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MP3 Blogs: Musical Democratization

The term “post-rock” initially referred to the way non-traditional use of guitars and drums revitalized indie rock. Nowadays, “post” could just as likely mean an MP3 blog entry, and the “rock”… well, that’s subjective. Music has gone from being heavily distilled by journalists agonizing over every prefix to being immediately offered up on the internet as a daily fix. This democratization has created a new online currency: a potential arms race for exclusive soundbites and–maybe more importantly–cool points.


Oslo’s Oya Festival

Held annually in August on the ruins of a medieval castle, Oslo’s Oya Festival is probably one of the most manageable, relaxing, and organized major music fests anywhere. While Nine Inch Nails, Tool, and Justice were among the top draws at this year’s edition, Oya’s main thrust is showcasing a mixed bag of local Norwegian acts. Here’s a look at some of the good ones.

Kim Hiorthøy

Ricardo Villalobos: Sacred Art

London’s world-renowned Fabric nightclub is a juicy peach, a crisp apple… No, an onion: it has many layers, and a soundsystem of such clarity that it’s been known to bring people to tears. Renovated catacombs that were once a Victorian meat cellar, Fabric still bleeds, only now it is the bass that soaks into the floors. When the fusillade of bodies and beats achieves maximum synergy, the impact is profound, flooding the senses with a holographic spectrum of stimuli. Read more »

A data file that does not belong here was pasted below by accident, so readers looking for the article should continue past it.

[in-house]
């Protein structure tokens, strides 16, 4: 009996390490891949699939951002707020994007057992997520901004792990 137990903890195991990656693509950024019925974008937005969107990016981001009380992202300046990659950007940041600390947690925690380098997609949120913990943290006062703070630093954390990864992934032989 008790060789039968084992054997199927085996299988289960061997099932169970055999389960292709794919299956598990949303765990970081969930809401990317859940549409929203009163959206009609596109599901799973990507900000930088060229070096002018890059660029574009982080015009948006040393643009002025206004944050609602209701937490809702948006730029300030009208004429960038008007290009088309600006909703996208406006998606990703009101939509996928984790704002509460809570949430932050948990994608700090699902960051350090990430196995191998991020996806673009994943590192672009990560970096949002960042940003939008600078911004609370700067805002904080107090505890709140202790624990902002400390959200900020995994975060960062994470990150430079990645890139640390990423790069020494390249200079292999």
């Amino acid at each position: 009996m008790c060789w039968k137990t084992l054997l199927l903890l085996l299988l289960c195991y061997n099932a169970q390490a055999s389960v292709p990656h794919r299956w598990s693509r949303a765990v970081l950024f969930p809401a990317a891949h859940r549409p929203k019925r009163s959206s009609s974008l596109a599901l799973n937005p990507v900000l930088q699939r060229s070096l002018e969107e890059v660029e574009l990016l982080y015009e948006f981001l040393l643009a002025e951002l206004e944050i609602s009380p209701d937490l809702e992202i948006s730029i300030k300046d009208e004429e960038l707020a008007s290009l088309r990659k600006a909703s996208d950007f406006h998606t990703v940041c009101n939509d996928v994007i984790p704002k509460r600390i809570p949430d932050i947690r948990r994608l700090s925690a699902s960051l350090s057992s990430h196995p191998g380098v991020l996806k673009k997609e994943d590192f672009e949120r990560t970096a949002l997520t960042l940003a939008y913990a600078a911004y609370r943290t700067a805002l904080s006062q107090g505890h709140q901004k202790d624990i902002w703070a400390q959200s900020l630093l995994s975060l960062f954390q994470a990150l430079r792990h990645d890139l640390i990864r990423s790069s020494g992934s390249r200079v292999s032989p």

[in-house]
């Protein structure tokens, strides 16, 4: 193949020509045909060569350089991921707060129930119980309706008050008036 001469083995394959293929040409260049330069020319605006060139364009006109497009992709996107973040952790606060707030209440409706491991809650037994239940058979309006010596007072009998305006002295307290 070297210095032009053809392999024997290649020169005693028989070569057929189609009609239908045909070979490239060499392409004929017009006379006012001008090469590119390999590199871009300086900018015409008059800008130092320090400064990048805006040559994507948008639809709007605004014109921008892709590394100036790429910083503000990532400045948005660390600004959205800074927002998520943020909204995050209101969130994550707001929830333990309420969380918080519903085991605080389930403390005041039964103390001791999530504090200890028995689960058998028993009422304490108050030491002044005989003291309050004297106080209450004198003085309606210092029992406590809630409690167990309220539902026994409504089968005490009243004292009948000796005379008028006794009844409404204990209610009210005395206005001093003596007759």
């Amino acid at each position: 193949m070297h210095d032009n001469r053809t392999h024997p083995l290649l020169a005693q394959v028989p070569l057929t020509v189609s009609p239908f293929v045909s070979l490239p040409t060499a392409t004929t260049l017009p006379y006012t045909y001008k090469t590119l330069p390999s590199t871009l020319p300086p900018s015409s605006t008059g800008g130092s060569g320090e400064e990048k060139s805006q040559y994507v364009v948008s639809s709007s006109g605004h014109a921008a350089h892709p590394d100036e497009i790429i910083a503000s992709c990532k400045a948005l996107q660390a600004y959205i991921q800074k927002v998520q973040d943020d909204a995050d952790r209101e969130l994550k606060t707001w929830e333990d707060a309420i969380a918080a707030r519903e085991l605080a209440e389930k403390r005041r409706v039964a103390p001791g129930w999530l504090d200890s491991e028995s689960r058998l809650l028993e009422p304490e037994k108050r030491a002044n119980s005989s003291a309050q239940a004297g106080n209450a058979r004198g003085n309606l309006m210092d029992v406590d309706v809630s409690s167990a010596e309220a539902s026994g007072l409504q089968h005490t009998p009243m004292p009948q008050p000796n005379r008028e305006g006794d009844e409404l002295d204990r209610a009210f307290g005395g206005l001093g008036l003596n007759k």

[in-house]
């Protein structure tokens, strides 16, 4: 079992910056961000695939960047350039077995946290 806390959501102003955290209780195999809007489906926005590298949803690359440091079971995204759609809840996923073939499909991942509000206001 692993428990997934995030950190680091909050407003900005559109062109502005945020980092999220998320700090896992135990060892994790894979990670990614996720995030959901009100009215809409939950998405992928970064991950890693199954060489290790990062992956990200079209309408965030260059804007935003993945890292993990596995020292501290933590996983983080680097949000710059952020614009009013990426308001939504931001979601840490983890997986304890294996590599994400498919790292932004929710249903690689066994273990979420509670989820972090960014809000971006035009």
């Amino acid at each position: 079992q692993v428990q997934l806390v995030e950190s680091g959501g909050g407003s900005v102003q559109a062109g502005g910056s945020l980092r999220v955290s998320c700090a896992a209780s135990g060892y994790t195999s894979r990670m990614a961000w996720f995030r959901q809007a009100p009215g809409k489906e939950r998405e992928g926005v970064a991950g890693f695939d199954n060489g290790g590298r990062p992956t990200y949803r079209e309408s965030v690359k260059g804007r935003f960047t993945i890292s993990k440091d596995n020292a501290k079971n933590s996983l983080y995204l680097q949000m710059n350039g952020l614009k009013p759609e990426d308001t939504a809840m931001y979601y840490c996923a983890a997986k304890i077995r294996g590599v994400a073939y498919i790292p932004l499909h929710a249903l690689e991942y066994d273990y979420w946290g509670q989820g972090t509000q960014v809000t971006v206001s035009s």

Para One In the Studio

Producers like Para One are one-of-a-kind. Schooled in the ways of hip-hop and techno from a young age (the former through the crew he joined at age 14; the latter through his cousin Saint Remy’s mixtapes), the man known to his maman as Jean-Baptiste de Laubier twists genres and beats with equal ease, while approaching his productions from an entirely DIY aesthetic–his formal sound-engineer training notwithstanding. Read more » 

Buck 65 On Leaving Paris

Rap troubadour Buck 65 recounts his years spent in Paris–and why he had to leave:

Paris. She didn’t want my money. She didn’t want my accent. She didn’t want my tears. She only wanted my songs.

Paris loves the artist being an artist. Paris raises her glass and sounds her bells. But there are always too many moments–even days on end–when the artist is the regular Métro passenger, he who waits in line at the grocery store, and whose bicycle is in need of repair.


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